The Jews of Czechoslovakia: Historical Studies and Surveys, 3 vols. (1968–1984); F. Steiner (ed.), Tragedy of Slovak Jews (1949); O. Muneles, Bibliographical Survey of Jewish Prague (1952); H. Gold (ed.), Zeitschrift fuer die Geschichte der Juden in der Tschechoslowakei 5 vols. (1930–38); V. Paleček, Die israelitische Religionsgesellschaft (1932); F. Friedmann, Einige Zahlen ueber die tschechoslowakischen Juden (1933); R. Iltis (ed.), Die Aussaeen unter Traenen mit Jubel werden sie ernten (1959); idem, in: Le Monde Juif, 24 no. 2 (1968), 37–42; A. Charim, Die toten Gemeinden (c. 1966), 13–42; J. Stanek, Zrada a pád (1958); O. Kraus and E. Kulka, Noc a mlha (1966); Ḥ. Yaḥil (Hoffmann), Devarim al ha-Ẓiyyonut ha-Tshekhoslovakit (1967); idem, in: Juedische Wohlfahrtspflege und Sozialpolitik, 6 (1936), 123–35; F. Weltsch (ed.), Prag vi-Yrushalayim (1954); L. Rothkirchen, Ḥurban Yahadut Slovakyah (1961), includes extensive English summary and bibliography; idem, in: Yad Vashem Studies, 6 (1967), 27–53; O.J. Neumann, Be-Ẓel ha-Mavet (1958); M.D. Weissmandel, Min ha-Meẓar (1960); J. Lettrich, History of Modern Slovakia (1956), ch. 2 and passim; G. Jacoby, Racial State: The German Nationalities Policy in the Protectorate of Bohemia-Moravia (1944), 201–64; International Military Tribunal, Trial of the Major War Criminals, 23 (1949), index; Institute of Jewish Affairs, New York, European Jewry Ten Years after the War (1956), 82–108; idem, Position of the Jewish Communities in Eastern Europe… (1957), 25–28; idem, The Use of Anti-Semitism against Czechoslovakia (1968); P. Meyer et al., Jews in the Soviet Satellites (1953), 49–204 (incl. bibl.); R.L. Braham, Jews in the Communist World: A Bibliography 1945–1960 (1961), 20–22; Y. Gordon, in: Algemayne Entsiklopedie – Yidn, 4 (1950), 527–52; Moskowitz, in: jsos, 4 (1942), 17–44; K. Stillschweig, in: hj, 1 (1938–49), 39–49; 6 (1944), 52–59; G. Kisch, ibid., 8 (1936), 19–32; B. Blau, ibid., 10 (1948), 147–54; Bodensieck, in: Vierteljahrshefte fuer Zeitgegeschichte, 9 no. 3 (1961), 249–61; W. Benda, in: Zeitschrift fuer die Geschichte der Juden, 3 (1966), 85–102; O.D. Kulka, in: Moreshet, 2 no. 3 (1964), 51–78; Gesher, 15 no. 2–3 (1969); B. Blau, in: Yidishe Ekonomik, 3 (1939), 27–54, 175–93; Selbstwehr, 11–31 (1918–38); jggjČ, 9 vols. (1929–38); Juedische Kultusgemeinde Prag, Wochen-, Monats-, and Vierteljahresberichte, 10 vols. (1939–42); Judenerlasse im Protektorat Boehmen und Maehren (1939–44); Juedisches Nachrichtenblatt (Prague, 1939–44); Věstnik židovských náboženských obcí v československu (1945–68); Rada židovských náboženských obcí v zemi české a moravskoslezské, Informationsbulletin (1961–68); Gesher, 59–60 (1969). For additional works, see "Slovak Historiography" above.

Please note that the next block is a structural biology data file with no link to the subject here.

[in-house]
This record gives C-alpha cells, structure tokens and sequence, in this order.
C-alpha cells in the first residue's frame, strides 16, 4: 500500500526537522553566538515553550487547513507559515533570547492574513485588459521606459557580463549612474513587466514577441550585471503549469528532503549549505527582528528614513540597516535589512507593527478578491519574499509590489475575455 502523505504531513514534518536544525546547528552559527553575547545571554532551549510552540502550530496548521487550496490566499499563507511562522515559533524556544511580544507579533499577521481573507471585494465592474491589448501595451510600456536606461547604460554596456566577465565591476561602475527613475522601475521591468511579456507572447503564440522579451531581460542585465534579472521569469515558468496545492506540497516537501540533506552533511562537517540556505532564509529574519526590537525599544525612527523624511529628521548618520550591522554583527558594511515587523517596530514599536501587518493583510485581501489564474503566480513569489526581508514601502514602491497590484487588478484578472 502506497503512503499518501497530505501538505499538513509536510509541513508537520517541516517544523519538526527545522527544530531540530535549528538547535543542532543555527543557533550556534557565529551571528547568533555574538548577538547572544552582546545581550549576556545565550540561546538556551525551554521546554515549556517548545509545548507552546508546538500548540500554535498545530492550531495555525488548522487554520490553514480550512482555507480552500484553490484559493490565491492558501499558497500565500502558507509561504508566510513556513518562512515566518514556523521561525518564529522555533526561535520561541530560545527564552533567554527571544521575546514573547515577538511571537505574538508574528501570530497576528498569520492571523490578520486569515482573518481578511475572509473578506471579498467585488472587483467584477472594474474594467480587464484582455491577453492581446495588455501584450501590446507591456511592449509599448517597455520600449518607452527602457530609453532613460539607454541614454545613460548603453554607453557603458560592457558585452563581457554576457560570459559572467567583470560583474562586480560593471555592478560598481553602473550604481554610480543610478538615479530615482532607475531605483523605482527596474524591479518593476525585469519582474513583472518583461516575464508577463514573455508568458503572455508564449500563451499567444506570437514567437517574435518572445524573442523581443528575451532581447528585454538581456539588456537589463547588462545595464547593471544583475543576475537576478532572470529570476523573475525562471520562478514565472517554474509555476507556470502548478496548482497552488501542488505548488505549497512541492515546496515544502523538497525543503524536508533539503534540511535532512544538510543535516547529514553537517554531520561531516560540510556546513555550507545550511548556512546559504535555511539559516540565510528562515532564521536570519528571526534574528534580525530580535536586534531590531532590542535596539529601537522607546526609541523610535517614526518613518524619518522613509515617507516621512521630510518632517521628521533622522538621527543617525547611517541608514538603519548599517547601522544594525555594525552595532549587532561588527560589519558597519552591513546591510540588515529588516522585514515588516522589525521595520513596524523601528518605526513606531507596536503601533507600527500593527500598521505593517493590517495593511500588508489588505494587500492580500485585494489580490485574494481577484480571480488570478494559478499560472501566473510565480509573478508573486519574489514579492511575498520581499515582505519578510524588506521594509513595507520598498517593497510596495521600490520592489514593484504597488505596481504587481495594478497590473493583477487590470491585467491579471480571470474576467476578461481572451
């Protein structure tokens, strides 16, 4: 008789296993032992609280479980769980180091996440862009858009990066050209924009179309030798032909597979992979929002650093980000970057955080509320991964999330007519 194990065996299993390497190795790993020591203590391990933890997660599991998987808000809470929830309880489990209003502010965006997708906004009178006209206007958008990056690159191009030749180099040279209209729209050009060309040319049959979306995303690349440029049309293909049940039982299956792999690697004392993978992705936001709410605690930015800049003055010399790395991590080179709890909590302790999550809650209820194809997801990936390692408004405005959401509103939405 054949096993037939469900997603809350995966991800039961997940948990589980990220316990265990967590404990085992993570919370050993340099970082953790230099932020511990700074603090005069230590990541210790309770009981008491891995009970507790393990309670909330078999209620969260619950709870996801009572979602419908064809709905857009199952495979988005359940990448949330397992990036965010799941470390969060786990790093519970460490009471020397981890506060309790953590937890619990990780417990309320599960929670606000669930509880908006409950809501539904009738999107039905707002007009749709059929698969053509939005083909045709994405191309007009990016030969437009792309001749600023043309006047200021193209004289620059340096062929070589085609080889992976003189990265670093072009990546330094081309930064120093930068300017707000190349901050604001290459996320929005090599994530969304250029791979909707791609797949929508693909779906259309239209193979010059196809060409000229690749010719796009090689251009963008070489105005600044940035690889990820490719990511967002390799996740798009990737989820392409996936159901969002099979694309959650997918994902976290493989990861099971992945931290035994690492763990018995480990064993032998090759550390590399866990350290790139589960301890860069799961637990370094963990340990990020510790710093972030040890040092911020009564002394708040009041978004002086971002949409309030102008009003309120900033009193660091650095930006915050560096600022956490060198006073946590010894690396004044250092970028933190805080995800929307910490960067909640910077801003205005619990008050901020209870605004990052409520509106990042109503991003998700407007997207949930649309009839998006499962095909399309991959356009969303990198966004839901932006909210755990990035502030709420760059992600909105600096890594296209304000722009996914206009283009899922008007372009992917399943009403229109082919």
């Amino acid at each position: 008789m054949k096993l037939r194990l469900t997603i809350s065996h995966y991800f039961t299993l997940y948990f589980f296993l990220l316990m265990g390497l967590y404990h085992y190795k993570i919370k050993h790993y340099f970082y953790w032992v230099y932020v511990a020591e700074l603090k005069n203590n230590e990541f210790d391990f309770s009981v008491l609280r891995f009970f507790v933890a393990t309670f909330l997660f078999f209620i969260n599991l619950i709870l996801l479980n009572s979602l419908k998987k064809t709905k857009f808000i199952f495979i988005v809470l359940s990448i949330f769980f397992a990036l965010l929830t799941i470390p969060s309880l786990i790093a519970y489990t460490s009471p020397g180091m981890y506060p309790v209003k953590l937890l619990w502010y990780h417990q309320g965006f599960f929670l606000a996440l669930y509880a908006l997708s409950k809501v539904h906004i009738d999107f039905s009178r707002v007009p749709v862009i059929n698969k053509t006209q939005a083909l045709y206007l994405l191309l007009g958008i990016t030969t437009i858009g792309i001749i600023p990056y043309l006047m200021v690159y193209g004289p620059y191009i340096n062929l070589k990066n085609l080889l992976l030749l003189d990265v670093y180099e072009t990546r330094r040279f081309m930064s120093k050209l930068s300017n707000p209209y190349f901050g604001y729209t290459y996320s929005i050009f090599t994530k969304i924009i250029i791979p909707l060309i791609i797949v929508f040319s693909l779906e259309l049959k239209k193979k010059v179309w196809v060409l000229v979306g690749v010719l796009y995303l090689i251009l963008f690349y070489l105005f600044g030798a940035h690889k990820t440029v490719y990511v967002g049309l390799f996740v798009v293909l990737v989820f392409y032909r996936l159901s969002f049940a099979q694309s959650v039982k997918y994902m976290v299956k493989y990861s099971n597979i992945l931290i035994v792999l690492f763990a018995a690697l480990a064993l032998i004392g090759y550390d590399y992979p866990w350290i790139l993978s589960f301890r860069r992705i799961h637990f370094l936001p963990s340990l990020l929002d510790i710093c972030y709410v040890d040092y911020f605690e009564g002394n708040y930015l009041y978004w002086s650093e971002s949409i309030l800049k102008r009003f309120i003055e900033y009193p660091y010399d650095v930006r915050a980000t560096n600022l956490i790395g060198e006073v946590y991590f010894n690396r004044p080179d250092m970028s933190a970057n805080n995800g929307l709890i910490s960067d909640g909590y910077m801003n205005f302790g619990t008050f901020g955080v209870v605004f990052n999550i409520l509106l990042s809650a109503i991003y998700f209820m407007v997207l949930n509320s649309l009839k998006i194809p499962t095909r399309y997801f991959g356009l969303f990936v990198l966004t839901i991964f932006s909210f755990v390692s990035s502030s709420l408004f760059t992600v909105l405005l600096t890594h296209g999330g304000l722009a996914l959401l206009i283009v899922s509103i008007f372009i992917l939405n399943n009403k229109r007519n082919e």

THE SOUND FILM